You did just fine.

    I understand one way to really trigger a fight is when you combine strong, queen-right units by a super without any temp separation (e.g. paper).
    Then you are talking of interfacing large intact units against each other and having a clearly defined battle lines - there is a likely fight then (especially in dearth).

    Intermixing the frames of bees seems to creates blurred interfacing and confusion and no fighting (especially if you add to a mix some extra smell by spraying or smoking, not required though).
    Former "smoker boy". Classic, square 12 frame Dadants >> Long hive/Short frame/chemical-free experimentations.

  20. #19
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    Default Re: Raise bees indoors over winter?

    What do you guys/gals think of adapting this heating unit to warm a nuc?
    I wish it had lower min temp setting (says 70F min), but maybe something can be done?

    https://www.amazon.com/INNOMAX-Therm...59756039&psc=1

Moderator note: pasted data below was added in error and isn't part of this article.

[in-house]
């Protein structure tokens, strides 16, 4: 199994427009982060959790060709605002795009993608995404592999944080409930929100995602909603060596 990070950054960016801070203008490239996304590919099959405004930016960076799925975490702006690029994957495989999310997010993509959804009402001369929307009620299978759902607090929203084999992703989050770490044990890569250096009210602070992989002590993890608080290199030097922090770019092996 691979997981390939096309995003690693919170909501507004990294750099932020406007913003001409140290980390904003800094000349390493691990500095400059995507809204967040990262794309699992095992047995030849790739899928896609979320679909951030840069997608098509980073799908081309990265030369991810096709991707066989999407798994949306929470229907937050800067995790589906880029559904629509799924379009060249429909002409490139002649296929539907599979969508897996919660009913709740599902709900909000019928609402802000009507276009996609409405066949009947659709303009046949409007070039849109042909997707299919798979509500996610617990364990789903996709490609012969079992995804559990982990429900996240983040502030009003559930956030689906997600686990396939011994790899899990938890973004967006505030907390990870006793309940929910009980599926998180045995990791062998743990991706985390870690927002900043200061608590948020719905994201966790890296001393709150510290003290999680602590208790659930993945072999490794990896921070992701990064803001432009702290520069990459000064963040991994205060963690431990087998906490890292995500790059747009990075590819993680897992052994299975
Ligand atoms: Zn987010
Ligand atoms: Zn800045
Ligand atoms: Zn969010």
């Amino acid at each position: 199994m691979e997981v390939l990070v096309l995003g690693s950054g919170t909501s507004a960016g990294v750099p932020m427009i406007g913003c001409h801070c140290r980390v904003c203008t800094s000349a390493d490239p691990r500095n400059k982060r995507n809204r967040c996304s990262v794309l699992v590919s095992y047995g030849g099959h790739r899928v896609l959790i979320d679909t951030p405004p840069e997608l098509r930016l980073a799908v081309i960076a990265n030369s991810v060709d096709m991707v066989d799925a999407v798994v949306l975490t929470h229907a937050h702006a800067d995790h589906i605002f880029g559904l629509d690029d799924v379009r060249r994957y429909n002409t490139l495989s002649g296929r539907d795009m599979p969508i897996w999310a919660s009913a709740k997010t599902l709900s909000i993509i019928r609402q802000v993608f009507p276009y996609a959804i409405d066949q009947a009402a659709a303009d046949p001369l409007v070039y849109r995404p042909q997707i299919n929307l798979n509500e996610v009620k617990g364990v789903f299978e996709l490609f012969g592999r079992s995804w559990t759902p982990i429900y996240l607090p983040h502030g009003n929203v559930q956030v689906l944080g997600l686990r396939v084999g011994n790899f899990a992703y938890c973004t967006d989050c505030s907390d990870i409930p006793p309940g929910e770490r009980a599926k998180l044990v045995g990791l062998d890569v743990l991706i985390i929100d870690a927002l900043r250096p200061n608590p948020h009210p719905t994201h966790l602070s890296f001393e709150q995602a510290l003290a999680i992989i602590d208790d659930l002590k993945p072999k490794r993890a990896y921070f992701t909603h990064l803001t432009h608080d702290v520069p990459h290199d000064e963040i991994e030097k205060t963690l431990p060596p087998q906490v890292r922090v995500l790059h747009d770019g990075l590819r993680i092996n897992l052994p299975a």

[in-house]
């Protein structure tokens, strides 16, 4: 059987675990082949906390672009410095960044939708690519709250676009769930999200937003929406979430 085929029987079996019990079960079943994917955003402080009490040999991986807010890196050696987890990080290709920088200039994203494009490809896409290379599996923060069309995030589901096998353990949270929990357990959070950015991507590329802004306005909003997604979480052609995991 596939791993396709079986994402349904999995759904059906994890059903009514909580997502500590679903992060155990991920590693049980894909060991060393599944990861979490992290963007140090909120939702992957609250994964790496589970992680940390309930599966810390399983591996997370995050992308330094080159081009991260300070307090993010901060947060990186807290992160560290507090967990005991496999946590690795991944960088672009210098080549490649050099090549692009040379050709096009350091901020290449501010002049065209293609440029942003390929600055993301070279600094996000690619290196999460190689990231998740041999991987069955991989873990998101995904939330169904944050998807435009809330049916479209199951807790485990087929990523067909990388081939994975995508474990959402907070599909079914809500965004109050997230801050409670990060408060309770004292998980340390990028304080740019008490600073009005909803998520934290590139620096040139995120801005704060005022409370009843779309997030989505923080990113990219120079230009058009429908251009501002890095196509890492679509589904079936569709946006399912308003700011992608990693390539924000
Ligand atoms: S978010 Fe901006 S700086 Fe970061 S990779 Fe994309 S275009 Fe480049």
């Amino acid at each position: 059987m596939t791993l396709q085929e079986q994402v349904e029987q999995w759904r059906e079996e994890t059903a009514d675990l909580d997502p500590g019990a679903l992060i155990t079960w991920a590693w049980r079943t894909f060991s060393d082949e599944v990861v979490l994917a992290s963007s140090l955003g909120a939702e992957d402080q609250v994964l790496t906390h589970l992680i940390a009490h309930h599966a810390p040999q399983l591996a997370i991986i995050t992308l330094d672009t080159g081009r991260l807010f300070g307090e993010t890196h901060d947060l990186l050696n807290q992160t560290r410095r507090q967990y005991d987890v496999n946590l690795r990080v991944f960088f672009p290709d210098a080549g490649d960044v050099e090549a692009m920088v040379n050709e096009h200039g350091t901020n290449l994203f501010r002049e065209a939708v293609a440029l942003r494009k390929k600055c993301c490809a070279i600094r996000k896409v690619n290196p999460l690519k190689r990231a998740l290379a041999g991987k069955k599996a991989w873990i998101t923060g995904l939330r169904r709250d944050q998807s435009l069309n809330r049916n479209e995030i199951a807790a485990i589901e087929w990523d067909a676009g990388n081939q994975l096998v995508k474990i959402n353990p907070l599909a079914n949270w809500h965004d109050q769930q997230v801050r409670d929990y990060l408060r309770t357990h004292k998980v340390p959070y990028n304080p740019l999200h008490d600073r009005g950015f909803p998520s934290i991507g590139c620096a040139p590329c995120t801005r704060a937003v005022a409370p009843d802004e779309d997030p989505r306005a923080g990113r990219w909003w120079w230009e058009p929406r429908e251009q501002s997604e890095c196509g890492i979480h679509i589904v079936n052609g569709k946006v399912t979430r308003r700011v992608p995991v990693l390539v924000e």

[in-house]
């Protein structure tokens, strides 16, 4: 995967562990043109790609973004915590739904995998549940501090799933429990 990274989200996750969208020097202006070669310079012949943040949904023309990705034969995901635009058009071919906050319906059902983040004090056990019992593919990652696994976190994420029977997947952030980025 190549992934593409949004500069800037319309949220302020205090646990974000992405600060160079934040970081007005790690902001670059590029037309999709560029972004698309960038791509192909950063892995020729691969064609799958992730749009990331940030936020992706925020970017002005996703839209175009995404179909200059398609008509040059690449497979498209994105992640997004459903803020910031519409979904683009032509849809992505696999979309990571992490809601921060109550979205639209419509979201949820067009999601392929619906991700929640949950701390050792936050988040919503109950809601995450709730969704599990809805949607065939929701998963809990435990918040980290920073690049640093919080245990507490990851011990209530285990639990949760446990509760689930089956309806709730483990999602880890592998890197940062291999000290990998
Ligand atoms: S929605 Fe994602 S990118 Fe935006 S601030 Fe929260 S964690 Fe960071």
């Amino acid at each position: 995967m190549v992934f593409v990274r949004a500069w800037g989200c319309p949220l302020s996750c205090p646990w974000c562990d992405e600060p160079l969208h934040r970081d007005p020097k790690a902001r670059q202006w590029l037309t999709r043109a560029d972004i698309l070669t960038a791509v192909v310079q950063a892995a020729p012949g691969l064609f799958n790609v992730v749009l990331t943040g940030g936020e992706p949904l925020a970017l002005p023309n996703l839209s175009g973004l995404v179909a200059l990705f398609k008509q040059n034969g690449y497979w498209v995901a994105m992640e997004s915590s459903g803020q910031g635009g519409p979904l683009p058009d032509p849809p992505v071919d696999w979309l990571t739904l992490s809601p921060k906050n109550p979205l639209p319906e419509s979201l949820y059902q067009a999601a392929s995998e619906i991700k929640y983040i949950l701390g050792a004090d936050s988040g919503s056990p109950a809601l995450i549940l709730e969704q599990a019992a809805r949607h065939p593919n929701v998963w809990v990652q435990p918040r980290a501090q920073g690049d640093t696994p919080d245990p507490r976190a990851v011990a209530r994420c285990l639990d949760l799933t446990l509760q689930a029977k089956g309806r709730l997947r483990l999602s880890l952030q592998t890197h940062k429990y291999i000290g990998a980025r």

Former "smoker boy". Classic, square 12 frame Dadants >> Long hive/Short frame/chemical-free experimentations.

  21. #20
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    Default Re: Raise bees indoors over winter?

    Quote Originally Posted by GregV View Post
    What do you guys/gals think of adapting this heating unit to warm a nuc?
    Strewth - look at that price ! (You must be rich )

    Being somewhat more 'frugal' this is what I use:



    An AluClad resistor bonded onto a sheet of thin aluminium which in turn is tacked onto a plain frame. This heater-frame is powered by an old battery-charger transformer, and - in my case - delivers around 15W of heat when using a 22R resistor, with the temperature being regulated by a W1209 controller, (ex.China, around $2).

    Here's a shot of a mid-winter lash-up (same heater frame, different controller) when I had just 2 hrs during one sunny afternoon in January to figure-out some means of saving a venerable old queen who's colony had largely deserted her.



    A ludicrous situation: half a cup of bees inside a box housing sixteen 12" deep combs ! But - managed to run that rig successfully from mid-January to April, and through 2 of the worst winter 'white-out' storms (direct from Siberia) in living memory. Elf'n Safety would have had a fit if they'd seen that 220 Volt lash-up ... but then, sometimes "needs must".
    LJ
    A Heretics Guide to Beekeeping http://heretics-guide.atwebpages.com/